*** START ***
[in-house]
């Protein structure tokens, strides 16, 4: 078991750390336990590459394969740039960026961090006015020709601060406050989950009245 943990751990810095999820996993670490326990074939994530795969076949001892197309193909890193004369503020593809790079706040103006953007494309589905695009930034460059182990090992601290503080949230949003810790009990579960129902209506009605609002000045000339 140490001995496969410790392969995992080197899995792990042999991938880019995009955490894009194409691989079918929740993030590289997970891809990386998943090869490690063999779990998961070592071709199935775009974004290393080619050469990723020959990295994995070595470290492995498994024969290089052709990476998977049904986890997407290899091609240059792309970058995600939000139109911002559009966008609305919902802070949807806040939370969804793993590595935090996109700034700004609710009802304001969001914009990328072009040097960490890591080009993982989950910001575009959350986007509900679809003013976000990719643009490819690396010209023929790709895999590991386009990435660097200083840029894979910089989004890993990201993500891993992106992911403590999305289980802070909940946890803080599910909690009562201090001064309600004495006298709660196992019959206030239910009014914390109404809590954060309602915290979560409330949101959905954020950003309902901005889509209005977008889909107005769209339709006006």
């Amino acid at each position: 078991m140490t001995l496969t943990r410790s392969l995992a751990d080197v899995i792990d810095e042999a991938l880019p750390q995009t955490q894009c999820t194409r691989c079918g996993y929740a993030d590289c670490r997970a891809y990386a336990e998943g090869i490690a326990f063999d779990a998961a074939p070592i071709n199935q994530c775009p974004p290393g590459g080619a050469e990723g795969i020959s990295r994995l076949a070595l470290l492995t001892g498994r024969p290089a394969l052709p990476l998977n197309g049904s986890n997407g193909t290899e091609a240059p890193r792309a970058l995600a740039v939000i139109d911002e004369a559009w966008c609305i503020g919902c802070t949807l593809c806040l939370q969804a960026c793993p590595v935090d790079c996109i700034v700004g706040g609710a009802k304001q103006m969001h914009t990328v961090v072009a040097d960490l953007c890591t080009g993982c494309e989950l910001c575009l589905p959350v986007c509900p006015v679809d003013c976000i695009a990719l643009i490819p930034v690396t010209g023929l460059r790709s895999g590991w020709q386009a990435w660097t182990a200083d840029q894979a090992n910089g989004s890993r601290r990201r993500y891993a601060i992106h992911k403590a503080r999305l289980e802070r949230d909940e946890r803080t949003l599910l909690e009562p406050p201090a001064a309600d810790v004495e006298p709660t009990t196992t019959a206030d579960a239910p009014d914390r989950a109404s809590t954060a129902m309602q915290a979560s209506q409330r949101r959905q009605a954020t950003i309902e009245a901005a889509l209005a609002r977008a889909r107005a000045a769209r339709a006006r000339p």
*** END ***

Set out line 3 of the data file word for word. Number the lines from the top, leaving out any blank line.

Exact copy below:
């Amino acid at each position: 078991m140490t001995l496969t943990r410790s392969l995992a751990d080197v899995i792990d810095e042999a991938l880019p750390q995009t955490q894009c999820t194409r691989c079918g996993y929740a993030d590289c670490r997970a891809y990386a336990e998943g090869i490690a326990f063999d779990a998961a074939p070592i071709n199935q994530c775009p974004p290393g590459g080619a050469e990723g795969i020959s990295r994995l076949a070595l470290l492995t001892g498994r024969p290089a394969l052709p990476l998977n197309g049904s986890n997407g193909t290899e091609a240059p890193r792309a970058l995600a740039v939000i139109d911002e004369a559009w966008c609305i503020g919902c802070t949807l593809c806040l939370q969804a960026c793993p590595v935090d790079c996109i700034v700004g706040g609710a009802k304001q103006m969001h914009t990328v961090v072009a040097d960490l953007c890591t080009g993982c494309e989950l910001c575009l589905p959350v986007c509900p006015v679809d003013c976000i695009a990719l643009i490819p930034v690396t010209g023929l460059r790709s895999g590991w020709q386009a990435w660097t182990a200083d840029q894979a090992n910089g989004s890993r601290r990201r993500y891993a601060i992106h992911k403590a503080r999305l289980e802070r949230d909940e946890r803080t949003l599910l909690e009562p406050p201090a001064a309600d810790v004495e006298p709660t009990t196992t019959a206030d579960a239910p009014d914390r989950a109404s809590t954060a129902m309602q915290a979560s209506q409330r949101r959905q009605a954020t950003i309902e009245a901005a889509l209005a609002r977008a889909r107005a000045a769209r339709a006006r000339p």